Reply

  16. See, I was shying away from this game because, mostly because it sounded like the only option you had to play as a big dumb cartoon character, a complete loony. You're telling me that you can actually play as a competent no-nonsense person, and it won't actually just reject that outright?

    Reply

  17. @18:19 Kitsuragi mentions the gloves whether or not you are wearing them. You just need in them in your inventory

    Reply

  18. I agree on most points, though I disagree that you will end up with wildly different outcomes for playing the game differently, and I really wish you'd snuck in a line about it in the video to prepare folks. The final act of the game has very little variation regardless of decisions made up to that point, decisions made during major events, or your character build. I don't mind it so much as I'm a Torment man for life, and that game only has the one 'ending' in it, but I'd be careful setting up the audience's expectations for reactivity when it all falls away towards the end. This seems to be a real sticking point for a lot of the audience who attempt multiple playthroughs and find themselves 'disenchanted' with the let-down, and I think that disappointment could be mitigated if people understood there was some 'scripting' of events at the end of the game.

    Reply

  19. Man, this is one of those games that we’re only gonna see once in a decade, huh?

    Oh look its 20% off!

    Reply

  20. It pains me truly that this will never be enjoyed by the wider audience. Although the magic of Disco Elysium would probably be lost on a AAA scale, I still selfishly wish that I could get a sequel with a better mileage, more of that beautiful aggresively intelectual dense writing and more of Hobocop Du Bois. I fear that this might be a one time gem the likes of which we will not see again for quite some time.

    Reply

  21. I remember telling a friend about Vampyr saying, “I wish this game was just about being a vampiric doctor during the Spanish Flue outbreak struggling with his desire for blood, and just completely did away with the fucking mind numbing combat in between each story location.”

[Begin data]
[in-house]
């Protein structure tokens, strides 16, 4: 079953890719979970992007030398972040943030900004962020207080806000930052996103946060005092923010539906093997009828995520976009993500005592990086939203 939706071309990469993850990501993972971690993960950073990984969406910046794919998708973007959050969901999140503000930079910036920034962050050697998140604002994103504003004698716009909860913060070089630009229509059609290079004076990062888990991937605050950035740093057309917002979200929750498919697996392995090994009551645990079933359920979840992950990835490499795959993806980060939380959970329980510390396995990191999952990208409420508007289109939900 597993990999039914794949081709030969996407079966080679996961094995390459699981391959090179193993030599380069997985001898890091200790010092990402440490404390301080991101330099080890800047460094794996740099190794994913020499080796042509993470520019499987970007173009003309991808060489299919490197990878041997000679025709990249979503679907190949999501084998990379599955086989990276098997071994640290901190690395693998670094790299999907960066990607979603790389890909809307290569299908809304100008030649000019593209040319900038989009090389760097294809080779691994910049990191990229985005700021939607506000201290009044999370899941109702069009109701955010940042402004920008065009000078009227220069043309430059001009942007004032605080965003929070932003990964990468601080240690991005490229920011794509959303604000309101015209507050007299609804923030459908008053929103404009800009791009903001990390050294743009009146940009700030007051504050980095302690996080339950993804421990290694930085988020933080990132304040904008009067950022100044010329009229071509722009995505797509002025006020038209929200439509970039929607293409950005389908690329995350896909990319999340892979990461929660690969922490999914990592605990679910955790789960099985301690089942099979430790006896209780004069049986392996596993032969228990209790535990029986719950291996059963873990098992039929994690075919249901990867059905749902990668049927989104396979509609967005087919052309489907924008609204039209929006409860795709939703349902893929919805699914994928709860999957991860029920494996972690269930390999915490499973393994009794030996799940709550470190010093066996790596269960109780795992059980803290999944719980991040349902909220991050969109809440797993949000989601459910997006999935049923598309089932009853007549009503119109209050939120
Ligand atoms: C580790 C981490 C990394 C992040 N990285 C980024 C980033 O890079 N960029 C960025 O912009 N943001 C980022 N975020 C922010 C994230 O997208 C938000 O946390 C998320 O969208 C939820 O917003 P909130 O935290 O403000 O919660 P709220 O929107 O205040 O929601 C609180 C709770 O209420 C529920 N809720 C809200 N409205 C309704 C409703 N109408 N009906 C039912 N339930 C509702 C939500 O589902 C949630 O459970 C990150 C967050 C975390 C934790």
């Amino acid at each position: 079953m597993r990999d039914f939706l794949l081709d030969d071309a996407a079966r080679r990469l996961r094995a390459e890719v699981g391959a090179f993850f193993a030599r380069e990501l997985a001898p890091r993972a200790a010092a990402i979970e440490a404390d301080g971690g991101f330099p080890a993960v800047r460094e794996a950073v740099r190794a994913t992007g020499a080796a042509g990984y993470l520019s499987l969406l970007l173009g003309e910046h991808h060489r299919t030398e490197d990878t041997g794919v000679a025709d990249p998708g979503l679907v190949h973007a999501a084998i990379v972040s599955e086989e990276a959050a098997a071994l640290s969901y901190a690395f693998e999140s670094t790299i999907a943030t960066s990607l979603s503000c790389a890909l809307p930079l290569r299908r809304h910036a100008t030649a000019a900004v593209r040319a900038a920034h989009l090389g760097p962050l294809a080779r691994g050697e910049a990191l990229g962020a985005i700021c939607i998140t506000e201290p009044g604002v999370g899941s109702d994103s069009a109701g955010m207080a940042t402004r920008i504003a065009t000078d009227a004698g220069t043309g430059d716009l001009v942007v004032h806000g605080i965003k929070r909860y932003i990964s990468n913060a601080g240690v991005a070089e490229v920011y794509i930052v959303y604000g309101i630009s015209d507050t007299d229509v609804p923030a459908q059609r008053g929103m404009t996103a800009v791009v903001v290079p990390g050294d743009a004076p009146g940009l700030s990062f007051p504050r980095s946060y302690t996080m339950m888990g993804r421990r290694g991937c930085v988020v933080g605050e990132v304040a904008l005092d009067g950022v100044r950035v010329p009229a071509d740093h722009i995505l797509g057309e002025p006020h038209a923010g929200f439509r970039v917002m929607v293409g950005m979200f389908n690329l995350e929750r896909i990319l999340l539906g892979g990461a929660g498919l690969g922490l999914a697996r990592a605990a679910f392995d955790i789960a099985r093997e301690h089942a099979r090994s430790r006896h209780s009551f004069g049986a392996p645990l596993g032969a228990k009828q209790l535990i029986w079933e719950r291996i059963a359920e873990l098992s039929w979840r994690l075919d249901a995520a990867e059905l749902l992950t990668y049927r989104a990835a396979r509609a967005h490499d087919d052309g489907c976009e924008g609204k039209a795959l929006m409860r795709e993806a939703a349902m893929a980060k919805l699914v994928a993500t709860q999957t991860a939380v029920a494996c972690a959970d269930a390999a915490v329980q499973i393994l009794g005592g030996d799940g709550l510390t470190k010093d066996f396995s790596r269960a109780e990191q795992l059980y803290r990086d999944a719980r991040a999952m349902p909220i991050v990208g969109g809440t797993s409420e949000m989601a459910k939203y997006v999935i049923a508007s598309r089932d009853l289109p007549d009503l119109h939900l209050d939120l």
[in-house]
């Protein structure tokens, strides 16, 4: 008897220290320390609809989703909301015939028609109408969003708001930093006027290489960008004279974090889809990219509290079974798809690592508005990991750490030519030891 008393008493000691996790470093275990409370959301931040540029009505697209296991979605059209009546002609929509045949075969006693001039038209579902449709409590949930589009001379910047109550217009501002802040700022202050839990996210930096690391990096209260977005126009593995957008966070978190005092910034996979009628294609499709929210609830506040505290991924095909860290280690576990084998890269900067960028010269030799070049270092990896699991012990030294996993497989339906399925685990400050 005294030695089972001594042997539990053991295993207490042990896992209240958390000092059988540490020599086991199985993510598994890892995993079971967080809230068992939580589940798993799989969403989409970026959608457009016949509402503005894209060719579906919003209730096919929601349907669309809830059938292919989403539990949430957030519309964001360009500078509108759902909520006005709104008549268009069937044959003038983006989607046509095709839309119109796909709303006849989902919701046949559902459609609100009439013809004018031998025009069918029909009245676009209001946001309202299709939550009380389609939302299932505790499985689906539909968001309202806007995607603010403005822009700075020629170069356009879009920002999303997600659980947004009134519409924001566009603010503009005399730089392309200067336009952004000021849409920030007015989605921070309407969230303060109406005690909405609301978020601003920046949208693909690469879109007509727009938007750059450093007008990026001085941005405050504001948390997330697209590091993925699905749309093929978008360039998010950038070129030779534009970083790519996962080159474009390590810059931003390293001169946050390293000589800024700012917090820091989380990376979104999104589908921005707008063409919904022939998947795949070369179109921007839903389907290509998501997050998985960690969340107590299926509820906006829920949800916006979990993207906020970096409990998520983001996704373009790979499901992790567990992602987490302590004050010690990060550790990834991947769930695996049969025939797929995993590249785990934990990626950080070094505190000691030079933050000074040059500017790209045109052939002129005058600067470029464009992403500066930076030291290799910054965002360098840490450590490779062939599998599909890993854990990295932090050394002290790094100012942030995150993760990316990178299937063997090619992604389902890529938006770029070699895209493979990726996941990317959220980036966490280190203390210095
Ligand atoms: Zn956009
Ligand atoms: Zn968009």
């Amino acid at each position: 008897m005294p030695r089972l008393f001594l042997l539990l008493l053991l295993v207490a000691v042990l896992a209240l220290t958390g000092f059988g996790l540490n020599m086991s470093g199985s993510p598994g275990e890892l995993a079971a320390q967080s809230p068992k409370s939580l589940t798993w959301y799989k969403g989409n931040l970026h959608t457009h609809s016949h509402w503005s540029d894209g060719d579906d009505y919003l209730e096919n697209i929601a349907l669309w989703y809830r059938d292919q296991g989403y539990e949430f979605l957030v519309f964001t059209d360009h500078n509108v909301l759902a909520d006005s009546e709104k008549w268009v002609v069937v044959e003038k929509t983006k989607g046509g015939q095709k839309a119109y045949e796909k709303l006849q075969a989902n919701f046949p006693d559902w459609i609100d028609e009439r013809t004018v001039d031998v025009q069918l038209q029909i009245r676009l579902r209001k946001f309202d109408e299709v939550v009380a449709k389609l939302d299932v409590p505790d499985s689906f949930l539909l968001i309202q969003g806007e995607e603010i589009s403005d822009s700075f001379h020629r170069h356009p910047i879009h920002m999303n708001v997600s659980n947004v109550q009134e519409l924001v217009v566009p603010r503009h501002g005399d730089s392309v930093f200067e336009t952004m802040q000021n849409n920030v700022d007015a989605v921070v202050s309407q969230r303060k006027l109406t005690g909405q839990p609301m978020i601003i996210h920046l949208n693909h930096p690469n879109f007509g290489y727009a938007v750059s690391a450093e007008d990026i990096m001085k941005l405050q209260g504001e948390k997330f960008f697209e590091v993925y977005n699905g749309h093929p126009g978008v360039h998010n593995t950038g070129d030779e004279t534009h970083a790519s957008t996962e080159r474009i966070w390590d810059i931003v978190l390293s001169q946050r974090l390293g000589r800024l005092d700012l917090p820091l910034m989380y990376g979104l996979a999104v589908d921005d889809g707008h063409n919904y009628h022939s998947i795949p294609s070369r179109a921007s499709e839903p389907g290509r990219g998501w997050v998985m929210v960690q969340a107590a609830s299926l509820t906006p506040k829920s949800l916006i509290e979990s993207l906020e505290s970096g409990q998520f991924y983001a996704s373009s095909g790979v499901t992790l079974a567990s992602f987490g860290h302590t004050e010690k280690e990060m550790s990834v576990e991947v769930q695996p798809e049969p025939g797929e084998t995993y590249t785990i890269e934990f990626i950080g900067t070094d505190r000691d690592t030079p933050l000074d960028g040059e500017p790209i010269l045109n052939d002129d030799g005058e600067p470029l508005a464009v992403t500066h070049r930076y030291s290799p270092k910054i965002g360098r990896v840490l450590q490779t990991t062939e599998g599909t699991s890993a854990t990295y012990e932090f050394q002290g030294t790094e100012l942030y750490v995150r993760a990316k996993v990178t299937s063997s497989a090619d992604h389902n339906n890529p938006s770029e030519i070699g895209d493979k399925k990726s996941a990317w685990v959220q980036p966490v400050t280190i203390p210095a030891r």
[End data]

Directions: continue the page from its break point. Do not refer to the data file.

Disco Elysium delivered this.

    Reply

  22. I think the environments being so detailed and gorgeously rendered also helps with making the locations seem bigger than they are.

    Reply

  23. I have to be honest, I wasn't aware of this game at all, until very recently. I discovered this game because of The Game Of The Year Nomination video by Laymen Gaming and gave it a try and it really is fricking awesome and now after seeing this video it made appreciate the game even more. Hopefully it will gain even more exposure so that people appreciate how amazing this game truly is. 😃🙌

    Reply

  24. I’m only on day 2 but after the first half hour I went on a two hour monologue to my gf talking about how innovative and incredible the role playing system is in this game. The way how dialogue MATTERS, what you say and what you DON’T say. How the skills talk to you and emphasize roleplaying. The way different skills open up new options and insights in dialogues, how skills open up the world to you, how they’re all two-sided swords. And we’re not even talking about the world, the characters and the story yet. What a masterpiece in design.

    Reply

  25. You have completely sold me on this one. There are so many genres that I would love to see combat not being the default method for establishing drama and challenge, looks like they really nailed it here.

    Reply

  26. Price is ridiculous though, its a paragraph book or point and click adventure or visual novel. Those usually price at 10$ or less. I disagree with paying so much money just cause someone did their job right. What about games like sword of the stars the pit, shadow warrior 2, hollow knight, tomb rider, risen 3, payday 2 or salt&sanctuary? Those cost 5-8$ All good games. I hate it when devs keep you hostage: pay our price out of the hat or screw you.

    Also they compete in price with games like code vein or monster hunter world – guaranteed dozens of hours of proper dark souls gameplay. I clocked 400 hours in ds3 and nioh and 1000 hours in ds 2. Code vein is likely to be similar. How long is this one?

    Reply

  27. The ending/once you approach the island part of the game made all the things in the game that were amazing and made me ramble constantly about how amazing it was… kind of go away. No matter what happens the mysteries in the game are ultimately meaningless feeling, and it hurt pretty bad to be streamlined to the end as soon as resolving the mystery. Sure everything prior was great, but then you get shoved into a pretty terrible conclusion.